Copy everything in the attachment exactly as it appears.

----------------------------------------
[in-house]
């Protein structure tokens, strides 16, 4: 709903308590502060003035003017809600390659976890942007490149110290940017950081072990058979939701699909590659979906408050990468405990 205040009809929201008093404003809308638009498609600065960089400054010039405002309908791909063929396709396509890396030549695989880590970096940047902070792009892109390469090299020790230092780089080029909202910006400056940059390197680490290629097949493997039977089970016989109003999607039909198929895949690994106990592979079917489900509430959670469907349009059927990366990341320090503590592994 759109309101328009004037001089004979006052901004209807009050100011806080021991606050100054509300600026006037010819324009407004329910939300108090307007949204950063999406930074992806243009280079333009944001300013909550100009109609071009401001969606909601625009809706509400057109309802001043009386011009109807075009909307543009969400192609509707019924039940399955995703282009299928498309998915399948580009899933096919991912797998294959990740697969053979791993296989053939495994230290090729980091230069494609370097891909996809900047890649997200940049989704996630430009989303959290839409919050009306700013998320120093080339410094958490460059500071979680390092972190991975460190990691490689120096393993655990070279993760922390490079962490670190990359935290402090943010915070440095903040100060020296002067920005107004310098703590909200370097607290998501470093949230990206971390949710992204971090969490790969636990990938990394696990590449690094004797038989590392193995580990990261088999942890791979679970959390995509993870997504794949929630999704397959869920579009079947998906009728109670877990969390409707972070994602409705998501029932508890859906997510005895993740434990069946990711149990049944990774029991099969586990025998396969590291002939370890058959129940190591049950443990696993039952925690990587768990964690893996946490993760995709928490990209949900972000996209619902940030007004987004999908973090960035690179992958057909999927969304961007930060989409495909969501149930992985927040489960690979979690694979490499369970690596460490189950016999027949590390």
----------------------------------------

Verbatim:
[in-house]
């Protein structure tokens, strides 16, 4: 709903308590502060003035003017809600390659976890942007490149110290940017950081072990058979939701699909590659979906408050990468405990 205040009809929201008093404003809308638009498609600065960089400054010039405002309908791909063929396709396509890396030549695989880590970096940047902070792009892109390469090299020790230092780089080029909202910006400056940059390197680490290629097949493997039977089970016989109003999607039909198929895949690994106990592979079917489900509430959670469907349009059927990366990341320090503590592994 759109309101328009004037001089004979006052901004209807009050100011806080021991606050100054509300600026006037010819324009407004329910939300108090307007949204950063999406930074992806243009280079333009944001300013909550100009109609071009401001969606909601625009809706509400057109309802001043009386011009109807075009909307543009969400192609509707019924039940399955995703282009299928498309998915399948580009899933096919991912797998294959990740697969053979791993296989053939495994230290090729980091230069494609370097891909996809900047890649997200940049989704996630430009989303959290839409919050009306700013998320120093080339410094958490460059500071979680390092972190991975460190990691490689120096393993655990070279993760922390490079962490670190990359935290402090943010915070440095903040100060020296002067920005107004310098703590909200370097607290998501470093949230990206971390949710992204971090969490790969636990990938990394696990590449690094004797038989590392193995580990990261088999942890791979679970959390995509993870997504794949929630999704397959869920579009079947998906009728109670877990969390409707972070994602409705998501029932508890859906997510005895993740434990069946990711149990049944990774029991099969586990025998396969590291002939370890058959129940190591049950443990696993039952925690990587768990964690893996946490993760995709928490990209949900972000996209619902940030007004987004999908973090960035690179992958057909999927969304961007930060989409495909969501149930992985927040489960690979979690694979490499369970690596460490189950016999027949590390």